Logging in with Scrapy FormRequest

In this tutorial, you will learn how to use Scrapy to log into websites that require entering a username and password before showing specific pages.

If you are new to Scrapy, please make sure you study the introductory Scrapy tutorial to learn how to create a project and crawler and how to scrape web pages.

In this tutorial, we will use this website: quotes.toscrape.com (a demo website originally developed for learning purposes). As you can see, all pages of the site have a Login button that redirects us to a /login page. At this login page, you can type in any combination of username and password, and when you press the Login button, you will get redirected to the home page that now have the Logout button which means that you are logged in.

On a real website, after you log in, you will have access to various data points, URLs and other things that you will not have access to otherwise, but we do not have this here as this is a demo website.

Analyzing Login Request

Now, let’s start to see how to log in using Scrapy. First of all, make sure you are logged out, open the Login page in your browser, Chrome or Firefox, right-click the page, select “Inspect”, and go to the “Network” tab, where you can analyze the traffic and see what URLs the server is requesting while logging in.

You have two requests in this case, POST and GET. After you click the Login button, the POST method will have a 302 status which means you get redirected from the login page to another page. Here is a screenshot from Chrome:

Click on this request and you will see several tabs including “Headers”, the one you need. Scroll down until the “Form Data” section, where there are three important arguments (on other websites there might be other arguments). The first one is the “csrf_token” that is a token dynamically changed, and a combination of “username” and “password”.

 

 

Editing Your Scrapy Code

Back to your code, you need to add a Scrapy submodule called FormRequest. So at the top of your Scrapy spider’s code, type in:

 

and change the parameter of start_urls to:

 

Add your logging in code to the parse() function. In this case, the token csrf_token will change automatically if you refresh the page. So you first need to extract the value of csrf_token from the page source code itself. To do so, “Inspect” the page quotes.toscrape.com/login and you will find an input with csrf_token name.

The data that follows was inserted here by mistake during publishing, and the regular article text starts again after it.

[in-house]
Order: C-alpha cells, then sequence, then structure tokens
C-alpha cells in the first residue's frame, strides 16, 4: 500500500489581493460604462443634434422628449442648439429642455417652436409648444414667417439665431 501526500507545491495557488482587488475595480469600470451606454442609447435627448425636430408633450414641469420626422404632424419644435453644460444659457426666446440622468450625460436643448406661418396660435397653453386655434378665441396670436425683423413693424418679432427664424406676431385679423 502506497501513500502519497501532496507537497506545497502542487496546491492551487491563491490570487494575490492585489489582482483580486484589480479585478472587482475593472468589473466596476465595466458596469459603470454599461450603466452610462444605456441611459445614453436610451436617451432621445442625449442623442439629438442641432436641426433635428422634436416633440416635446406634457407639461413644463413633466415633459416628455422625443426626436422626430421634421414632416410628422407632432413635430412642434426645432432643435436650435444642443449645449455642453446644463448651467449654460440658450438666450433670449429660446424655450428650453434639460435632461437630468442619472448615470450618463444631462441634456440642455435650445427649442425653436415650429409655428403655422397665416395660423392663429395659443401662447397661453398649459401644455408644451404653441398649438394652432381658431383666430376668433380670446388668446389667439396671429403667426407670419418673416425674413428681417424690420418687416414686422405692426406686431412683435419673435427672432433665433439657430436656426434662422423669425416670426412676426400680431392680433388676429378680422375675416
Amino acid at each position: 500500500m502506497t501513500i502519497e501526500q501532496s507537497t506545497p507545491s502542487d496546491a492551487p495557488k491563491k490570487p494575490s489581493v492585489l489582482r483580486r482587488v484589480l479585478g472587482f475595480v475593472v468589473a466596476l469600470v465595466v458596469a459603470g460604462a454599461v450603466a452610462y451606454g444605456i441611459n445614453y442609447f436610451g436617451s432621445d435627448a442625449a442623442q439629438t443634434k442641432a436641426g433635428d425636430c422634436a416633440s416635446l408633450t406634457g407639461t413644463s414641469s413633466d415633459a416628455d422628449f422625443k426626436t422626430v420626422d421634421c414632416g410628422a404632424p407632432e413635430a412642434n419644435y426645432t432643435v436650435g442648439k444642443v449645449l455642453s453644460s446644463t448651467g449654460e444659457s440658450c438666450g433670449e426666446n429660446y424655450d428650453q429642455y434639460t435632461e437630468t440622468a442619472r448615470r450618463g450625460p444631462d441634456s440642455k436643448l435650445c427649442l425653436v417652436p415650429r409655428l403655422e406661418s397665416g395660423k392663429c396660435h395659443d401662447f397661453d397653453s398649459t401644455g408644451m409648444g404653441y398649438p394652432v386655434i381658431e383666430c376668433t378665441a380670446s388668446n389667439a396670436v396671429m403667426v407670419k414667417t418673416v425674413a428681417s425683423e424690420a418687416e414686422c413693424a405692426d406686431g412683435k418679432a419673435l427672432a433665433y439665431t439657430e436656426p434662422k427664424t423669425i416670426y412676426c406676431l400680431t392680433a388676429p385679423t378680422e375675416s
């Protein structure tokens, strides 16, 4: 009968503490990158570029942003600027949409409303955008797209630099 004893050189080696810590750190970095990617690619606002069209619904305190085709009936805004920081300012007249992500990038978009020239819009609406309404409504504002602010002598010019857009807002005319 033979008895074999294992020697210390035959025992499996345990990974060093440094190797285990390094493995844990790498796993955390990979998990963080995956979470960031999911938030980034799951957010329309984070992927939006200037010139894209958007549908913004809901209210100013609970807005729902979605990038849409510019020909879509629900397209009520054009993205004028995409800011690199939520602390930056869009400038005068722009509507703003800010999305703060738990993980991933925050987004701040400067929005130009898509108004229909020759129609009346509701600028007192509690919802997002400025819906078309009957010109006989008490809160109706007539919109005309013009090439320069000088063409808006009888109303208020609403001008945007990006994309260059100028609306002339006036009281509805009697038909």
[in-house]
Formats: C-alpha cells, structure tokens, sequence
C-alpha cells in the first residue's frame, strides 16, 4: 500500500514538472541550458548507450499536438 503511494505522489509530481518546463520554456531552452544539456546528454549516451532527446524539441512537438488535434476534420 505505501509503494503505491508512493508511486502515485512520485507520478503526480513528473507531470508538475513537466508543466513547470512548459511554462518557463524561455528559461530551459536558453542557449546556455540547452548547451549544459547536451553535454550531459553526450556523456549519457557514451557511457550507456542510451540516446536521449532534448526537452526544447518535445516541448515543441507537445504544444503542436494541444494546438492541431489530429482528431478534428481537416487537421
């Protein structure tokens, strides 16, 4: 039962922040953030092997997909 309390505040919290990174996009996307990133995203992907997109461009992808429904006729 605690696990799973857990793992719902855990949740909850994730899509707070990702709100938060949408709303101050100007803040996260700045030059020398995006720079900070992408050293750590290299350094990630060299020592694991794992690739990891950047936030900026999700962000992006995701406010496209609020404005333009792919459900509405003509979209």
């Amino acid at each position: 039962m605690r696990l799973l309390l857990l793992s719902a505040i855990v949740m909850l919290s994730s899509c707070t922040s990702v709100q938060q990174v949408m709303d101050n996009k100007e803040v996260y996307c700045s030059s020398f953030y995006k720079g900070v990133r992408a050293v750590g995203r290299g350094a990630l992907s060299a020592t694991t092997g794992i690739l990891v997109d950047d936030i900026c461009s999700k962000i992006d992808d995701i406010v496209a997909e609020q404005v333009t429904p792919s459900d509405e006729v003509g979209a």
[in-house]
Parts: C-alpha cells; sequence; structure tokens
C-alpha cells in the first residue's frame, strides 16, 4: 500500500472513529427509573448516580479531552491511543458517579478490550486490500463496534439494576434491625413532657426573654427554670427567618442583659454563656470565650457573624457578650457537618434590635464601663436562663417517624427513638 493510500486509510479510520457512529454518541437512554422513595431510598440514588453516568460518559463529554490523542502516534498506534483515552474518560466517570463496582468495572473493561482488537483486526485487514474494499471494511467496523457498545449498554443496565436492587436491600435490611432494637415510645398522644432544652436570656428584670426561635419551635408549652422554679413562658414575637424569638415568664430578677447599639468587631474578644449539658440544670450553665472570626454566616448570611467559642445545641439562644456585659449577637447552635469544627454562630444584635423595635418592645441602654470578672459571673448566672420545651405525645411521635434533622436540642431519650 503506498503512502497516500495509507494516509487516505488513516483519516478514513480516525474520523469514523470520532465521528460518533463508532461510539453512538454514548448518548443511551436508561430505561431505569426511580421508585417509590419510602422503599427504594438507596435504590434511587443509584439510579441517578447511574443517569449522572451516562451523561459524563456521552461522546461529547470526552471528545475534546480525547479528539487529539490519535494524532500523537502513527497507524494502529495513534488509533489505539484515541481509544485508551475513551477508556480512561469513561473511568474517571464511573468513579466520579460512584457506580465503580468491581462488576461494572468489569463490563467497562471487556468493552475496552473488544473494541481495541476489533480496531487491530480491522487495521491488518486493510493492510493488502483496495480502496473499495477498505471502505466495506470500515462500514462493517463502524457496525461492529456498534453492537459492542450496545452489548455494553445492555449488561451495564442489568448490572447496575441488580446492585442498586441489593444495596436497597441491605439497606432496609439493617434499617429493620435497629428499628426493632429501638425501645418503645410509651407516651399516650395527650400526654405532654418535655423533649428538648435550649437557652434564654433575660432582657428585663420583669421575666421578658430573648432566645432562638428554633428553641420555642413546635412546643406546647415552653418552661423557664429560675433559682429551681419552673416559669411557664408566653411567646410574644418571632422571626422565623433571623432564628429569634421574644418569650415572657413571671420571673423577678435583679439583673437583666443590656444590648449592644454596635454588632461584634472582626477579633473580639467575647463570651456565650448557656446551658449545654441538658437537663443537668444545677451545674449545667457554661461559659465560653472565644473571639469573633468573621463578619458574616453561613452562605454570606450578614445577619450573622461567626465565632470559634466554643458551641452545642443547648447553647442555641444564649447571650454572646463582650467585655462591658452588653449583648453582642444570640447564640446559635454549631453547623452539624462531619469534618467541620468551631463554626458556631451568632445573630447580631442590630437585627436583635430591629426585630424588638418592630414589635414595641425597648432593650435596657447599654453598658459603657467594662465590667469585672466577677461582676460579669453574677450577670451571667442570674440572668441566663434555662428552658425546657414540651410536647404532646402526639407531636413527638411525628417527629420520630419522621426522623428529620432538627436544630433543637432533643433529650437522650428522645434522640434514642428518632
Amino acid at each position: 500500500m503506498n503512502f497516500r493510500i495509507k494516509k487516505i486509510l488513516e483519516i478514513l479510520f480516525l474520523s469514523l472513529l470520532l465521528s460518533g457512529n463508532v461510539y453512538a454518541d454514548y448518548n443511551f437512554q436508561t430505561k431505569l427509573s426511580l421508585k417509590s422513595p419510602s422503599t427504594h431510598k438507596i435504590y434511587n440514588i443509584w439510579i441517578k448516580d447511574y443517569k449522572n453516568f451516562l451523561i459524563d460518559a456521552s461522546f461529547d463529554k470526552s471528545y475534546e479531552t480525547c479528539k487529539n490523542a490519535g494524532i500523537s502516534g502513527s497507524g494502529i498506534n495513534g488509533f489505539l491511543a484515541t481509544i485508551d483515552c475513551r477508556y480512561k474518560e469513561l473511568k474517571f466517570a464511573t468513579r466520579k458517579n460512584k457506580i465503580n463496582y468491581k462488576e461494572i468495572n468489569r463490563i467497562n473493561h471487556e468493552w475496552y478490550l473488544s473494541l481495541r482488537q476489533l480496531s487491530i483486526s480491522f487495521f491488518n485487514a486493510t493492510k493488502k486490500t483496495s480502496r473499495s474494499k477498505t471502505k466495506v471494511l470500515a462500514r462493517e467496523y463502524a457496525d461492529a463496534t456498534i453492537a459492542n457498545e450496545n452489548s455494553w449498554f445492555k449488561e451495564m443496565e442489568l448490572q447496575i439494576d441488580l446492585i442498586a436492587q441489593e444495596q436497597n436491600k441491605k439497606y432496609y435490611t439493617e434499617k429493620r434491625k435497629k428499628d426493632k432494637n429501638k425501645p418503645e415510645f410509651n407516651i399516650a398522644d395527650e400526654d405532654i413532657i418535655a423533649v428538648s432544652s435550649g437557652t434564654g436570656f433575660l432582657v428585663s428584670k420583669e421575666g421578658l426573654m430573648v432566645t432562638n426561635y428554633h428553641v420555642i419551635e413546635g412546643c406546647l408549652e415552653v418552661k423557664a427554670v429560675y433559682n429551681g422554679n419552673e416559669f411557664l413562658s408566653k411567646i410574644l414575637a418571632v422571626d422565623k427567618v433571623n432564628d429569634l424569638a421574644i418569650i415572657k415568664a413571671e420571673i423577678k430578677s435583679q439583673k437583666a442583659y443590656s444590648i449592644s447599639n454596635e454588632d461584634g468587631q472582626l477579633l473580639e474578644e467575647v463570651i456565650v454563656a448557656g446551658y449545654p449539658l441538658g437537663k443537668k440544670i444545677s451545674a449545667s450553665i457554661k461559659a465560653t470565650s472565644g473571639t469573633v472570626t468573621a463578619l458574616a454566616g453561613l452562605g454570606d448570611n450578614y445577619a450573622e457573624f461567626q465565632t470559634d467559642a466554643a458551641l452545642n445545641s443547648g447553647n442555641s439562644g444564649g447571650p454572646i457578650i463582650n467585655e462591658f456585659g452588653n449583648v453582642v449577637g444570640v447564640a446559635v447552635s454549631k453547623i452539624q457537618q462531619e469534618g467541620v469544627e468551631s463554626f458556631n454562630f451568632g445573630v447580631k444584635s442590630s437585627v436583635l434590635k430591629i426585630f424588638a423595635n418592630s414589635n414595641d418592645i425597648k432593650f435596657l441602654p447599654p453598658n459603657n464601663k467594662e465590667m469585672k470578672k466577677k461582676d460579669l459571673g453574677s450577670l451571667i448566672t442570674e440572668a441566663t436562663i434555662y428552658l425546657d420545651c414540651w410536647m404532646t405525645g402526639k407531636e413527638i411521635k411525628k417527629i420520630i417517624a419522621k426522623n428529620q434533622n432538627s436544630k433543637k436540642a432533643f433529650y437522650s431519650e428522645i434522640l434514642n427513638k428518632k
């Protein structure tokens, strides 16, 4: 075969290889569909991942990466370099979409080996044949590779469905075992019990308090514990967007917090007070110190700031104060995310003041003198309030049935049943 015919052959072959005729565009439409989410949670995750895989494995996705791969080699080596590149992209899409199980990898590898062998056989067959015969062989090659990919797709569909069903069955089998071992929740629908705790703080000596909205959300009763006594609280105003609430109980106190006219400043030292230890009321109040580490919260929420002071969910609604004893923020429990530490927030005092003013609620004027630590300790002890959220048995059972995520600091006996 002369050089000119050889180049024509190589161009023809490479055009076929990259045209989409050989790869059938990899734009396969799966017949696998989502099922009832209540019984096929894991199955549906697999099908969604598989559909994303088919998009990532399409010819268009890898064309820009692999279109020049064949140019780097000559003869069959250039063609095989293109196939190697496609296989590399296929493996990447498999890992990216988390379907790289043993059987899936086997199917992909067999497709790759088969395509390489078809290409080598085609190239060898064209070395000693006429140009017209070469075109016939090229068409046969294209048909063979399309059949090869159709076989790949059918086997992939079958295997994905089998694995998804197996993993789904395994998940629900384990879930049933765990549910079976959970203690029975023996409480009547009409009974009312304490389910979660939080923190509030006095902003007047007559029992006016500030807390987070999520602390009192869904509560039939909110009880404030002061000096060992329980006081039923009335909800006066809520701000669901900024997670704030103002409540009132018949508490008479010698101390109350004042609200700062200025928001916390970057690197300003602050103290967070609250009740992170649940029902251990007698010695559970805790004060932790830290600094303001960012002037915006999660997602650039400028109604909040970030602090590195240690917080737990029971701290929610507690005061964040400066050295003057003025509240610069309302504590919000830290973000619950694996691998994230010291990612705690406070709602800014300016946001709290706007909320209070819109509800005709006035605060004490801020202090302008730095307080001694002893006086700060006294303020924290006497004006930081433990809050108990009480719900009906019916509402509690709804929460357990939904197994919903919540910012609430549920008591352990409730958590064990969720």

This XPath Selector will select all HTML nodes whose attribute name equals to csrf_token and extract the first instance of this node. As you have only one instance, this will return the token you need.

 

So for other websites, you can just copy the “Form Data” arguments (as shown in the screenshot above), and if you find one of the details changing, try to inspect the page to find the changing detail in the page source code and extract it into a variable.

Then use return FormRequest including the login details and also the name of the callback function that will determine what you want to do/scrape from the page that you will be redirected to after logging in; here we will call it scrape_pages for example. So your parse function will look like this:

 

Testing Your Scrapy Logging in Code

If you want to test your code, you can add this line to the top of your code:

 

and then at the beginning of the scrape_pages() function, add this line which will open the website you are scraping in your browser, precisely the page that you will be redirected to after logging in:

 

In the same scrape_pages() function, complete the code that scrapes the pages you need after logging in.

 

Finally, open your Terminal or Command Prompt and use the following command to run your spider; make sure you replace “quotes” with your own spider’s name if it is something else:

 

If everything is fine, a page will open in your browser showing what your program is scraping. In the current example, it will show the home page of the demo website, including a Logout button at the top, which indicates that you have successfully logged in.

Final Code

This is all for this Scrapy logging in tutorial, and here is the full code:

 

You can also download the code from Github.

 

If you have any questions, please feel free to send them in the comments below.

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This tutorial is part of our comprehensive online course, Scrapy, Powerful Web Scraping & Crawling with Python – get 90% OFF using this coupon.

 

 

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